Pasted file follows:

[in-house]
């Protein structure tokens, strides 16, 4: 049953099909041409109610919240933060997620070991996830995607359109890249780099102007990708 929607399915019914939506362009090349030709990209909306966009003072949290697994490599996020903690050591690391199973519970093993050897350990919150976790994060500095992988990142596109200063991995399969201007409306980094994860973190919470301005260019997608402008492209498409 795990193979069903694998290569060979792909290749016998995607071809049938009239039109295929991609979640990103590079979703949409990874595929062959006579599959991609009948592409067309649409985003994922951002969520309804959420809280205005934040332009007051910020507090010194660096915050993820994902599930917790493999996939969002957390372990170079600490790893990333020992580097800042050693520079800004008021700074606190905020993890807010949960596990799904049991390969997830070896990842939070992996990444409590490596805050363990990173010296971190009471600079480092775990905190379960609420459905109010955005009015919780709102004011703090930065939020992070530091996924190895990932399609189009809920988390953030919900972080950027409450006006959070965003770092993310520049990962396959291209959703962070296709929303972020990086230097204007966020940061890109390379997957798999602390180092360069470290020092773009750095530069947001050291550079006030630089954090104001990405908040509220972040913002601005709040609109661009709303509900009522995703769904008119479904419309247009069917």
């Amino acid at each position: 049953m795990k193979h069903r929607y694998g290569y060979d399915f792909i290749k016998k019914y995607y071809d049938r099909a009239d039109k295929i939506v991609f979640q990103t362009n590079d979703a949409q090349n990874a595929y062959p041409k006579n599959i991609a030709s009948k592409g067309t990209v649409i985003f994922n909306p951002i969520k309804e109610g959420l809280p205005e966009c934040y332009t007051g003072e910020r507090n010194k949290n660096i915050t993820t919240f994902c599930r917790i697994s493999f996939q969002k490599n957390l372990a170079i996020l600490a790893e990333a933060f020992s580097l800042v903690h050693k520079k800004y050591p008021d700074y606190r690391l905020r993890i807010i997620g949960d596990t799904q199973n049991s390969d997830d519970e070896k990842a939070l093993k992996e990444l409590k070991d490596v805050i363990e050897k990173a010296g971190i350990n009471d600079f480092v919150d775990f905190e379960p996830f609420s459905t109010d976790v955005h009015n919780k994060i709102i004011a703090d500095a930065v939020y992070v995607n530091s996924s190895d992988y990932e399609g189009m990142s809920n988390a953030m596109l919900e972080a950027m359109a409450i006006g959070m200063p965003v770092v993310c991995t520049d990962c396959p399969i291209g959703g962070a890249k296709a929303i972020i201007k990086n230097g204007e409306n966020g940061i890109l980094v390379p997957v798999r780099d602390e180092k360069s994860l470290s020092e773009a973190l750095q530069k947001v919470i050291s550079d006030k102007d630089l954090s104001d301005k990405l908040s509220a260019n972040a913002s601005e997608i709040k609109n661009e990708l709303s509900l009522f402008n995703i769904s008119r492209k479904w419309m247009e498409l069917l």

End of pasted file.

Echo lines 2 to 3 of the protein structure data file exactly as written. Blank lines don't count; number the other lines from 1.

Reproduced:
């Protein structure tokens, strides 16, 4: 049953099909041409109610919240933060997620070991996830995607359109890249780099102007990708 929607399915019914939506362009090349030709990209909306966009003072949290697994490599996020903690050591690391199973519970093993050897350990919150976790994060500095992988990142596109200063991995399969201007409306980094994860973190919470301005260019997608402008492209498409 795990193979069903694998290569060979792909290749016998995607071809049938009239039109295929991609979640990103590079979703949409990874595929062959006579599959991609009948592409067309649409985003994922951002969520309804959420809280205005934040332009007051910020507090010194660096915050993820994902599930917790493999996939969002957390372990170079600490790893990333020992580097800042050693520079800004008021700074606190905020993890807010949960596990799904049991390969997830070896990842939070992996990444409590490596805050363990990173010296971190009471600079480092775990905190379960609420459905109010955005009015919780709102004011703090930065939020992070530091996924190895990932399609189009809920988390953030919900972080950027409450006006959070965003770092993310520049990962396959291209959703962070296709929303972020990086230097204007966020940061890109390379997957798999602390180092360069470290020092773009750095530069947001050291550079006030630089954090104001990405908040509220972040913002601005709040609109661009709303509900009522995703769904008119479904419309247009069917």
């Amino acid at each position: 049953m795990k193979h069903r929607y694998g290569y060979d399915f792909i290749k016998k019914y995607y071809d049938r099909a009239d039109k295929i939506v991609f979640q990103t362009n590079d979703a949409q090349n990874a595929y062959p041409k006579n599959i991609a030709s009948k592409g067309t990209v649409i985003f994922n909306p951002i969520k309804e109610g959420l809280p205005e966009c934040y332009t007051g003072e910020r507090n010194k949290n660096i915050t993820t919240f994902c599930r917790i697994s493999f996939q969002k490599n957390l372990a170079i996020l600490a790893e990333a933060f020992s580097l800042v903690h050693k520079k800004y050591p008021d700074y606190r690391l905020r993890i807010i997620g949960d596990t799904q199973n049991s390969d997830d519970e070896k990842a939070l093993k992996e990444l409590k070991d490596v805050i363990e050897k990173a010296g971190i350990n009471d600079f480092v919150d775990f905190e379960p996830f609420s459905t109010d976790v955005h009015n919780k994060i709102i004011a703090d500095a930065v939020y992070v995607n530091s996924s190895d992988y990932e399609g189009m990142s809920n988390a953030m596109l919900e972080a950027m359109a409450i006006g959070m200063p965003v770092v993310c991995t520049d990962c396959p399969i291209g959703g962070a890249k296709a929303i972020i201007k990086n230097g204007e409306n966020g940061i890109l980094v390379p997957v798999r780099d602390e180092k360069s994860l470290s020092e773009a973190l750095q530069k947001v919470i050291s550079d006030k102007d630089l954090s104001d301005k990405l908040s509220a260019n972040a913002s601005e997608i709040k609109n661009e990708l709303s509900l009522f402008n995703i769904s008119r492209k479904w419309m247009e498409l069917l």